The wreck of the German battlecruiser SMS Scharnhorst, sunk by the Royal Navy during the First World War with the loss of all her crew and Admiral Graf von Spee has been found in the South Atlantic. SMS Scharnhorst, the flagship of the East Asia Squadron which was once the scourge of the Royal Navy, went down with most of the rest of the formation on December 8, 1914, in the Battle of the Falkland Islands.
The battlecruiser sank on Dec. 8, 1914, with more than 800 crew members on board, including German Adm. Maximilian Graf von Spee.
Ranging from calm shore dives for beginner divers to technical diving on elusive, unmarked wreck sites, which can only be found via depth sounder—diving in Malta has it all. Just beyond Malta’s dramatic underwater landscapes of strange rock formations, chimneys and caves, visitors can discover Malta’s intriguing and piquant past.
Separated from the northern coast of mainland Scotland by only the six-mile-wide channel of the Pentland Firth, Orkney has some 90 islands, only 18 of which are inhabited. In the southern region of the archipelago is the large area of sheltered water known as Scapa Flow. Scapa Flow was the base chosen by the British Admiralty as the home of the Grand Naval Fleet.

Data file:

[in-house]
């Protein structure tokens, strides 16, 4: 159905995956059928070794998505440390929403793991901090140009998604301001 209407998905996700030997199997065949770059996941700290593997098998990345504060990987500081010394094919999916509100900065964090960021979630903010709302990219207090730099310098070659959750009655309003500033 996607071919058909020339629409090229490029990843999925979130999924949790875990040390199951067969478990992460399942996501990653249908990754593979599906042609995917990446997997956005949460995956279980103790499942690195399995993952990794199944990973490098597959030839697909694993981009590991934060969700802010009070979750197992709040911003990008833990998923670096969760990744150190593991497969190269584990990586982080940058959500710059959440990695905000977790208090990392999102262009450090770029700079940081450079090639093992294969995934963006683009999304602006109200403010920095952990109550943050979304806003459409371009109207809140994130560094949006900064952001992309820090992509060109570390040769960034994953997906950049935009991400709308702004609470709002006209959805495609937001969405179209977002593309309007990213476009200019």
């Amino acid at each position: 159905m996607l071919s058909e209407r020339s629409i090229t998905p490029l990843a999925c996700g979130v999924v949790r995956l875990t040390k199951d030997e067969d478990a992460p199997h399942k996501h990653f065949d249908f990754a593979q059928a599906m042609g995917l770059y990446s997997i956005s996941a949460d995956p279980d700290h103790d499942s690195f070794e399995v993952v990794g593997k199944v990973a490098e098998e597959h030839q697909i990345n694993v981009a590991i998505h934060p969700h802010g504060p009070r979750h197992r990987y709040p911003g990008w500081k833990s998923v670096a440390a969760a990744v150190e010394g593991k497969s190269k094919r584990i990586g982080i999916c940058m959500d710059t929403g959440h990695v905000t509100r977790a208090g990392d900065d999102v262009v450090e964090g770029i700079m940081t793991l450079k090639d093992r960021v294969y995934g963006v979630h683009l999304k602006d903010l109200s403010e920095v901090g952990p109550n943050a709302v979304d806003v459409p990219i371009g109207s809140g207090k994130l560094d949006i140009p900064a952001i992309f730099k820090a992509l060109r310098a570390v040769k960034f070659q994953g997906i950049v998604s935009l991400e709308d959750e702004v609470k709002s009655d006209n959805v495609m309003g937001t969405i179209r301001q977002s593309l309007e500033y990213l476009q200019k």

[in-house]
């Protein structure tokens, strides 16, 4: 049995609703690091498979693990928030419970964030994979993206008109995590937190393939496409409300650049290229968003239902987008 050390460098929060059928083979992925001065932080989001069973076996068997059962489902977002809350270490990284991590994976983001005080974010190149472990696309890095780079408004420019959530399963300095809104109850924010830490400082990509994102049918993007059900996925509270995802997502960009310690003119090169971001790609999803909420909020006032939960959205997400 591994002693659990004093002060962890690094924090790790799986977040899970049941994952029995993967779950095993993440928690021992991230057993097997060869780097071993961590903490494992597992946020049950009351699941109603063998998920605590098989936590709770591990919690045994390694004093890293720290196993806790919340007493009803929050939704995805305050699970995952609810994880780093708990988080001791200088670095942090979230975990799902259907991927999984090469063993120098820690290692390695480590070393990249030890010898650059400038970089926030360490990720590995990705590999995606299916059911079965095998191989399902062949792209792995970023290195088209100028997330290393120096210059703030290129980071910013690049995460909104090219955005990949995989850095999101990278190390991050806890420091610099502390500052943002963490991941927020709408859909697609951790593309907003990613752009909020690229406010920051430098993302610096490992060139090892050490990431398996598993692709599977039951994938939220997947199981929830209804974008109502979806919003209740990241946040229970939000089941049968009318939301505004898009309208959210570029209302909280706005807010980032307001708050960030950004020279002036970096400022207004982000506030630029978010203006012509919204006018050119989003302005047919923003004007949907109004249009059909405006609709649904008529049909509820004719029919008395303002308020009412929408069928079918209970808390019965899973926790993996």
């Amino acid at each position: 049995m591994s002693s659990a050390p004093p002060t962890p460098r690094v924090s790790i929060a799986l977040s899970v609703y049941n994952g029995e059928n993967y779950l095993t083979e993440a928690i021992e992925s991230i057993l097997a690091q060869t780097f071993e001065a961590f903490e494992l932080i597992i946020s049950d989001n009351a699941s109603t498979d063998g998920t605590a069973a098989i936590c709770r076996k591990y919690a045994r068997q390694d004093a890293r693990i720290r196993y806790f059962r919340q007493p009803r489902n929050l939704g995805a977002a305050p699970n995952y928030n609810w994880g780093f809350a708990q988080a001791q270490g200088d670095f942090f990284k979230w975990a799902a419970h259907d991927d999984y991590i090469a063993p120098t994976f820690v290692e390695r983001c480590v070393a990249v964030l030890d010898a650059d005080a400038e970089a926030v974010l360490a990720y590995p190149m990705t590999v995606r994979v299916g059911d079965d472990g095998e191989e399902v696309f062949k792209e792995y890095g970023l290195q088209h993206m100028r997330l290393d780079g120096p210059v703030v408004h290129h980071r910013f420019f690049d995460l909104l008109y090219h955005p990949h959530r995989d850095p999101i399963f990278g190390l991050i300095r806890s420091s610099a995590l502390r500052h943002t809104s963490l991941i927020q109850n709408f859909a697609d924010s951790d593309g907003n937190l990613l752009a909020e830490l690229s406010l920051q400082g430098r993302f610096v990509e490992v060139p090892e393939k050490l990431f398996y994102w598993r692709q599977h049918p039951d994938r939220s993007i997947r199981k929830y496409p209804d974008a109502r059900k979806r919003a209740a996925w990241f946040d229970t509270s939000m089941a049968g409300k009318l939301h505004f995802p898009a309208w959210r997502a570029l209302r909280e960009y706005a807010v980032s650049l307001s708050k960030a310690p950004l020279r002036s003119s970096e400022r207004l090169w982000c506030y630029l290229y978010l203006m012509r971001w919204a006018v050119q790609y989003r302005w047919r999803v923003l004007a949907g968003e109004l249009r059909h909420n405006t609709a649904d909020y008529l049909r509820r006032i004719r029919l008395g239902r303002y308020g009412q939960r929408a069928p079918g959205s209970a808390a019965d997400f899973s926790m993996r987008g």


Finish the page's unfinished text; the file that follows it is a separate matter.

Friday, 21 June 2019. Dawn broke on the longest day of the year in the Orkney Islands of Scotland. In reality, at this latitude, the summer evenings are almost endless as nights do not exactly get as black as pitch this time of the year. As the islands and inhabitants slept, the charcoal smudge of dusk had gradually darkened during the wee small hours. Twilight broke early, with first light at 2:32 a.m.
One hundred years ago this year, on 21 June 1919, 74 warships of the Imperial German Navy High Seas Fleet were scuttled en masse at Scapa Flow, the deep natural harbour set in the Orkney Islands of northern Scotland that was the WWI base for the Royal Navy Grand Fleet. The scuttle was the greatest single act of maritime suicide the world has ever seen.
The armored cruiser Carl Friedrich was constructed in the year 1902 at the well-known shipyard of Blohm & Voss in Hamburg, Germany. The armored cruiser had a length of 126m and was equipped with an impressive array of guns and torpedo launchers. She was the second ship of the Prinz Adalbert class when she was commissioned by the Imperial German Navy on the 12 December 1903.
“Crikey,” I thought, “one hundred years ago today that German U-boat was awfully close to the English coast.” I suddenly felt a bit vulnerable. World War I happened right here—just off the peaceful Dorset shore, not in some far-off French trench. A century ago today, I could well be on a sinking ship. Or dead.